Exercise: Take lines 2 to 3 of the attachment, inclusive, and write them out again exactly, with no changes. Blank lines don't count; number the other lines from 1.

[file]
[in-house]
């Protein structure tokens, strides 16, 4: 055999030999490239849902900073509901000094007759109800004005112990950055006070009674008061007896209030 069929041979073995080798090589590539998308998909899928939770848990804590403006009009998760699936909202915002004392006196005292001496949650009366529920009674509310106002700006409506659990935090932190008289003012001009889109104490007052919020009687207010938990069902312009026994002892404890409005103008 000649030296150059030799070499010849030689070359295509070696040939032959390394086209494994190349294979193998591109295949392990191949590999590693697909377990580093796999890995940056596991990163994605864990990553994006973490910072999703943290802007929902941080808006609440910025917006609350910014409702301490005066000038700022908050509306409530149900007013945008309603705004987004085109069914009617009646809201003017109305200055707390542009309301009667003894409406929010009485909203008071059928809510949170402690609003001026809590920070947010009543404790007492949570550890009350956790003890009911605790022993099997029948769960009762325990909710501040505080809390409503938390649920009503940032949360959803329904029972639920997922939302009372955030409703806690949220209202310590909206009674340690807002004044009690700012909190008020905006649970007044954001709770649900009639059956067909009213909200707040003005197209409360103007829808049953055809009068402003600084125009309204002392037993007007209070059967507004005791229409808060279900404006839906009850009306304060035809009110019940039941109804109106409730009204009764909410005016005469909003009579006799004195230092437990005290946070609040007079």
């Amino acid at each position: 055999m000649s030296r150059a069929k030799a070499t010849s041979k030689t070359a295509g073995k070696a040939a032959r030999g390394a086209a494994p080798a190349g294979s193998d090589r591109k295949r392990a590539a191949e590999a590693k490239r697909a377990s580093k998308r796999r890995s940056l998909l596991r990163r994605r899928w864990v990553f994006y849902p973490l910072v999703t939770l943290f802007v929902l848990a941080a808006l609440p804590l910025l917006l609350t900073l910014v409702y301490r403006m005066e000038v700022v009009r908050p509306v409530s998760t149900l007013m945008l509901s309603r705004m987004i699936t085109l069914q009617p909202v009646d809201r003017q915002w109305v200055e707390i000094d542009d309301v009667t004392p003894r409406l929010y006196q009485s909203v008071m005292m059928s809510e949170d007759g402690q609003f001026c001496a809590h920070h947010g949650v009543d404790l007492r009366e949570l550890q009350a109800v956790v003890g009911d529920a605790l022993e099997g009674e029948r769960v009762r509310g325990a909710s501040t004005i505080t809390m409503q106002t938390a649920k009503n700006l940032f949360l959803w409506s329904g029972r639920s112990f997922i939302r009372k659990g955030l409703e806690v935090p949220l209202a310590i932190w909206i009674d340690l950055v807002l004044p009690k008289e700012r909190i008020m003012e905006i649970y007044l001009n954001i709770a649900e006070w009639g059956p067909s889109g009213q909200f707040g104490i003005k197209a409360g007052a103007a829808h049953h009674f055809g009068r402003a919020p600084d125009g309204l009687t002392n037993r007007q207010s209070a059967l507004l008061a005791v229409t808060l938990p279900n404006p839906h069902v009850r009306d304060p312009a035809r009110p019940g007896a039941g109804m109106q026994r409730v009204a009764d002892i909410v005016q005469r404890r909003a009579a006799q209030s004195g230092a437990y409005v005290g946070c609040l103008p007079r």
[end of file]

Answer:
């Protein structure tokens, strides 16, 4: 055999030999490239849902900073509901000094007759109800004005112990950055006070009674008061007896209030 069929041979073995080798090589590539998308998909899928939770848990804590403006009009998760699936909202915002004392006196005292001496949650009366529920009674509310106002700006409506659990935090932190008289003012001009889109104490007052919020009687207010938990069902312009026994002892404890409005103008 000649030296150059030799070499010849030689070359295509070696040939032959390394086209494994190349294979193998591109295949392990191949590999590693697909377990580093796999890995940056596991990163994605864990990553994006973490910072999703943290802007929902941080808006609440910025917006609350910014409702301490005066000038700022908050509306409530149900007013945008309603705004987004085109069914009617009646809201003017109305200055707390542009309301009667003894409406929010009485909203008071059928809510949170402690609003001026809590920070947010009543404790007492949570550890009350956790003890009911605790022993099997029948769960009762325990909710501040505080809390409503938390649920009503940032949360959803329904029972639920997922939302009372955030409703806690949220209202310590909206009674340690807002004044009690700012909190008020905006649970007044954001709770649900009639059956067909009213909200707040003005197209409360103007829808049953055809009068402003600084125009309204002392037993007007209070059967507004005791229409808060279900404006839906009850009306304060035809009110019940039941109804109106409730009204009764909410005016005469909003009579006799004195230092437990005290946070609040007079």
């Amino acid at each position: 055999m000649s030296r150059a069929k030799a070499t010849s041979k030689t070359a295509g073995k070696a040939a032959r030999g390394a086209a494994p080798a190349g294979s193998d090589r591109k295949r392990a590539a191949e590999a590693k490239r697909a377990s580093k998308r796999r890995s940056l998909l596991r990163r994605r899928w864990v990553f994006y849902p973490l910072v999703t939770l943290f802007v929902l848990a941080a808006l609440p804590l910025l917006l609350t900073l910014v409702y301490r403006m005066e000038v700022v009009r908050p509306v409530s998760t149900l007013m945008l509901s309603r705004m987004i699936t085109l069914q009617p909202v009646d809201r003017q915002w109305v200055e707390i000094d542009d309301v009667t004392p003894r409406l929010y006196q009485s909203v008071m005292m059928s809510e949170d007759g402690q609003f001026c001496a809590h920070h947010g949650v009543d404790l007492r009366e949570l550890q009350a109800v956790v003890g009911d529920a605790l022993e099997g009674e029948r769960v009762r509310g325990a909710s501040t004005i505080t809390m409503q106002t938390a649920k009503n700006l940032f949360l959803w409506s329904g029972r639920s112990f997922i939302r009372k659990g955030l409703e806690v935090p949220l209202a310590i932190w909206i009674d340690l950055v807002l004044p009690k008289e700012r909190i008020m003012e905006i649970y007044l001009n954001i709770a649900e006070w009639g059956p067909s889109g009213q909200f707040g104490i003005k197209a409360g007052a103007a829808h049953h009674f055809g009068r402003a919020p600084d125009g309204l009687t002392n037993r007007q207010s209070a059967l507004l008061a005791v229409t808060l938990p279900n404006p839906h069902v009850r009306d304060p312009a035809r009110p019940g007896a039941g109804m109106q026994r409730v009204a009764d002892i909410v005016q005469r404890r909003a009579a006799q209030s004195g230092a437990y409005v005290g946070c609040l103008p007079r």